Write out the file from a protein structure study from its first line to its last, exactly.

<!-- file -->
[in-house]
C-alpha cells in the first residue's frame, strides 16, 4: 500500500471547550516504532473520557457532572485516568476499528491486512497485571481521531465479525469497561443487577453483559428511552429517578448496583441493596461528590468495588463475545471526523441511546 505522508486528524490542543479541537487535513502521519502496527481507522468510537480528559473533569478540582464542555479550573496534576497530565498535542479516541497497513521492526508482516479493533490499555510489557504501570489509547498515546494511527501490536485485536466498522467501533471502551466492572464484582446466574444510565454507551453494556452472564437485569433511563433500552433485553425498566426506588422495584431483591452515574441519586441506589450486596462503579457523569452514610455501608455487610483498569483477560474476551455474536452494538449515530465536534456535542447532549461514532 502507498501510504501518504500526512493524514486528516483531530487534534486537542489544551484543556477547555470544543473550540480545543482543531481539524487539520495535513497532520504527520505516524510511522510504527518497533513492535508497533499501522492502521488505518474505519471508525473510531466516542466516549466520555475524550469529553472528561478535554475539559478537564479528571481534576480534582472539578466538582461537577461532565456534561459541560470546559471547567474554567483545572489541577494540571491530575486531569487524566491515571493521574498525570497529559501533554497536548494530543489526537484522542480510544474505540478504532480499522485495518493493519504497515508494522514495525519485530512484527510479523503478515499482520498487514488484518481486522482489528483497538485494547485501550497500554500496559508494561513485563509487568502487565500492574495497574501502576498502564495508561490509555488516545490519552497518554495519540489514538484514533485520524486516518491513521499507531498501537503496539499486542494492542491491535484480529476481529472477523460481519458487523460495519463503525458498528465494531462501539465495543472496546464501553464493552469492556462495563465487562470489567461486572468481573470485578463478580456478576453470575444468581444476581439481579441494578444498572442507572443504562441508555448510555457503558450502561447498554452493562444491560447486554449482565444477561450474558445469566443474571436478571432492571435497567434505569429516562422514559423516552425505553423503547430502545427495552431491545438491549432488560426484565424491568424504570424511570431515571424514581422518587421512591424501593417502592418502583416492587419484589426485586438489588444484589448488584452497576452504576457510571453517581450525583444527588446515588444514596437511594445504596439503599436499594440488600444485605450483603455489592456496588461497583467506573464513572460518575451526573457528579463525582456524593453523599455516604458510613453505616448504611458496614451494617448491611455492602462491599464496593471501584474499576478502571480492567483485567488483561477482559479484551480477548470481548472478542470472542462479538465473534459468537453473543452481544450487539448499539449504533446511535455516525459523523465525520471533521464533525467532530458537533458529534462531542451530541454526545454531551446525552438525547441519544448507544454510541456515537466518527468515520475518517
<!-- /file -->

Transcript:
[in-house]
C-alpha cells in the first residue's frame, strides 16, 4: 500500500471547550516504532473520557457532572485516568476499528491486512497485571481521531465479525469497561443487577453483559428511552429517578448496583441493596461528590468495588463475545471526523441511546 505522508486528524490542543479541537487535513502521519502496527481507522468510537480528559473533569478540582464542555479550573496534576497530565498535542479516541497497513521492526508482516479493533490499555510489557504501570489509547498515546494511527501490536485485536466498522467501533471502551466492572464484582446466574444510565454507551453494556452472564437485569433511563433500552433485553425498566426506588422495584431483591452515574441519586441506589450486596462503579457523569452514610455501608455487610483498569483477560474476551455474536452494538449515530465536534456535542447532549461514532 502507498501510504501518504500526512493524514486528516483531530487534534486537542489544551484543556477547555470544543473550540480545543482543531481539524487539520495535513497532520504527520505516524510511522510504527518497533513492535508497533499501522492502521488505518474505519471508525473510531466516542466516549466520555475524550469529553472528561478535554475539559478537564479528571481534576480534582472539578466538582461537577461532565456534561459541560470546559471547567474554567483545572489541577494540571491530575486531569487524566491515571493521574498525570497529559501533554497536548494530543489526537484522542480510544474505540478504532480499522485495518493493519504497515508494522514495525519485530512484527510479523503478515499482520498487514488484518481486522482489528483497538485494547485501550497500554500496559508494561513485563509487568502487565500492574495497574501502576498502564495508561490509555488516545490519552497518554495519540489514538484514533485520524486516518491513521499507531498501537503496539499486542494492542491491535484480529476481529472477523460481519458487523460495519463503525458498528465494531462501539465495543472496546464501553464493552469492556462495563465487562470489567461486572468481573470485578463478580456478576453470575444468581444476581439481579441494578444498572442507572443504562441508555448510555457503558450502561447498554452493562444491560447486554449482565444477561450474558445469566443474571436478571432492571435497567434505569429516562422514559423516552425505553423503547430502545427495552431491545438491549432488560426484565424491568424504570424511570431515571424514581422518587421512591424501593417502592418502583416492587419484589426485586438489588444484589448488584452497576452504576457510571453517581450525583444527588446515588444514596437511594445504596439503599436499594440488600444485605450483603455489592456496588461497583467506573464513572460518575451526573457528579463525582456524593453523599455516604458510613453505616448504611458496614451494617448491611455492602462491599464496593471501584474499576478502571480492567483485567488483561477482559479484551480477548470481548472478542470472542462479538465473534459468537453473543452481544450487539448499539449504533446511535455516525459523523465525520471533521464533525467532530458537533458529534462531542451530541454526545454531551446525552438525547441519544448507544454510541456515537466518527468515520475518517